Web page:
A Brown Falcon (probably—it's a little hard to tell in this photo, so if you think it's something else, please tell us in the comments) perches near a bush fire in the Tanami in Australia. Photo: David O'Connor

Birds in the News

Can Birds Actually Start Forest Fires?

Anecdotal evidence suggests that certain birds of prey use fire to their advantage—but the research hasn’t been caught on camera yet.

The ability to control fire is supposed to be one of human beings’ greatest achievements—but we may not be alone, or even trendsetters in our ability to do so. Preliminary research suggests that birds—specifically the Brown Falcons and Black Kites of Australia—may also use fire to their advantage when they want to. Their opportunistic adaption has nothing to do with cooking, but it has everything to do with food—the fires they supposedly set help them hunt prey.

The research is not yet published or peer-reviewed—right now it’s based on the anecdotal evidence collected by Bob Gosford, an Australian lawyer who represents the interests of aboriginal people in Australia’s Northern Territory, with assistance from Penn State geographer Dr. Mark Bonta. The evidence suggests that the kites and falcons native to Australian savannah have wised up to the fact that the habitat hosts many forest fires during the dry season, and use that to their advantage. The birds pick up burning sticks and drop them in places they suspect delicious prey may be hiding. Then, as lizards, snakes, frogs, and smaller birds scurry away from the flames, the predators are in perfect position to attack. 

That anecdotal evidence is sourced from personal testimonies by Australian firefighters and aboriginal people, as well as historical literature, and amounts to 14 firsthand narratives of this specific occurrence. The notion of the birds’ pyromaniac behavior is even present in an aboriginal ceremony where elders dress up as the Brown Falcons and Black Kites and move flaming sticks to spread fire in a symbolic, yet sacred, gesture, according to Gosford.

“Aboriginal people, when they talk about a good fire, say that it’s a fire with a lot of kites on it,” says Gosford, who has also completed post-graduate ornithology courses at Charles Sturt University in Australia. He thinks this expression illustrates the underlying cultural tie that the aboriginal people have between these “fire birds” and the notion of fire propagation.

“This is ethno-biological research,” says Gosford, noting that he presented the work at several conferences in November 2015. “It’s also based upon repeated observations through the telling of mythical stories, by personal observations and recollections that are informed across generations.”

Aboriginal drawing of the "Karrkkanj" (local name for the Brown Falcon) depicts the bird carrying fire sticks to unburnt ground. Painting: Billy Yalawanga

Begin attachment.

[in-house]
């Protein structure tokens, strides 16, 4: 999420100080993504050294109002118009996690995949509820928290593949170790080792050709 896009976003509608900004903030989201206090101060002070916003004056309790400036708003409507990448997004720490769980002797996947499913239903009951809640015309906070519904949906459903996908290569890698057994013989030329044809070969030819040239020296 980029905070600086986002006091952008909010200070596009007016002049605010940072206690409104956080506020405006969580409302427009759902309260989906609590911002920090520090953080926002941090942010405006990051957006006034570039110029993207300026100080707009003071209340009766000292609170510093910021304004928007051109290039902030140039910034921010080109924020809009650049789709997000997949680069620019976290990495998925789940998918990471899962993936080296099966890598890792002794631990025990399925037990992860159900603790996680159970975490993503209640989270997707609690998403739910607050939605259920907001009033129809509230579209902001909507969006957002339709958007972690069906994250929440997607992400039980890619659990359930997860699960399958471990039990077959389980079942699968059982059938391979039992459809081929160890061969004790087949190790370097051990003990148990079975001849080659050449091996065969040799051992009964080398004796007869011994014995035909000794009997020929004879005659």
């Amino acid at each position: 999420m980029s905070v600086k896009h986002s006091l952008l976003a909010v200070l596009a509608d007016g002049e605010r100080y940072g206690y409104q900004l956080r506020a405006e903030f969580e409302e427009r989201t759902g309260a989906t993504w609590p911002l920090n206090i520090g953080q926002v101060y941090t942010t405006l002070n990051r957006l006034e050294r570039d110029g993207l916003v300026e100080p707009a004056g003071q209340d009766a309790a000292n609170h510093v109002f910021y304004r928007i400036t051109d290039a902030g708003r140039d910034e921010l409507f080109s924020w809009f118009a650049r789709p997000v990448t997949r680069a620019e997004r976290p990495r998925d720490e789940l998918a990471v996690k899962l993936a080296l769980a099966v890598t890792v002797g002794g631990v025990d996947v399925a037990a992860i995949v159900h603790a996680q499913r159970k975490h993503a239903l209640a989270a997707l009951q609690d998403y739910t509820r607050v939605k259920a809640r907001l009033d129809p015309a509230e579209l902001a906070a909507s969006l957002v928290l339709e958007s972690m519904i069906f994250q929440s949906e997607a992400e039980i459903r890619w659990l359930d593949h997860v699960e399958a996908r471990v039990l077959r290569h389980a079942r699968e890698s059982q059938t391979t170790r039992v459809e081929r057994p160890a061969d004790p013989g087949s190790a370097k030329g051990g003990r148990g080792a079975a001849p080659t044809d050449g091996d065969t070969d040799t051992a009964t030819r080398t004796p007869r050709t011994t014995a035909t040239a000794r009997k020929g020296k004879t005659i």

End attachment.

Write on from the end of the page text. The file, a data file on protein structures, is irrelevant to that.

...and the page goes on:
Currently, there is no physical proof of this action—which makes skeptics doubtful. For example, Steve Debus, an expert in predatory birds from the University of New England, told The Daily Mail that he thought it would be hard to prove whether the birds were purposely picking up burning sticks to spread fire or if the action were merely accidental. He added, though that he thought “Black Kites and Brown Falcons are sufficiently intelligent to intentionally spread fires by dropping burning embers, because Black Kites have been seen to drop bread scraps from picnic areas into nearby waterholes to bait fish within striking range.”

“Informants will tell you if you are in the right place at the right time, you can see this,” Gosford says. And that’s exactly the next step in the research, according to Bonta. He plans to travel to Australia soon to assist Gosford with the field study research, and hopes that they’ll gather photographic evidence of the behavior during this year’s Northern Australian fire season, which (due to El Nino) is predicted to be long and severe.

Until physical proof can be gathered and submitted to a biology or ecology journal, the research remains an “ethno-ornithological study involving peer review of ethnographic evidence only,” he says.

Not that the ethnographic component doesn’t interest Bonta—he has already developed a pseudo-hypothesis that supposes birds have long controlled fire and early humans may have been inspired to do the same after witnessing this trait. “There’s some background in this within anthropology showing that humans interact with other species and learn from them,” he says. That is, if they’re able to prove that birds control fire in the first place. 

“The views expressed in user comments do not reflect the views of Audubon. Audubon does not participate in political campaigns, nor do we support or oppose candidates.”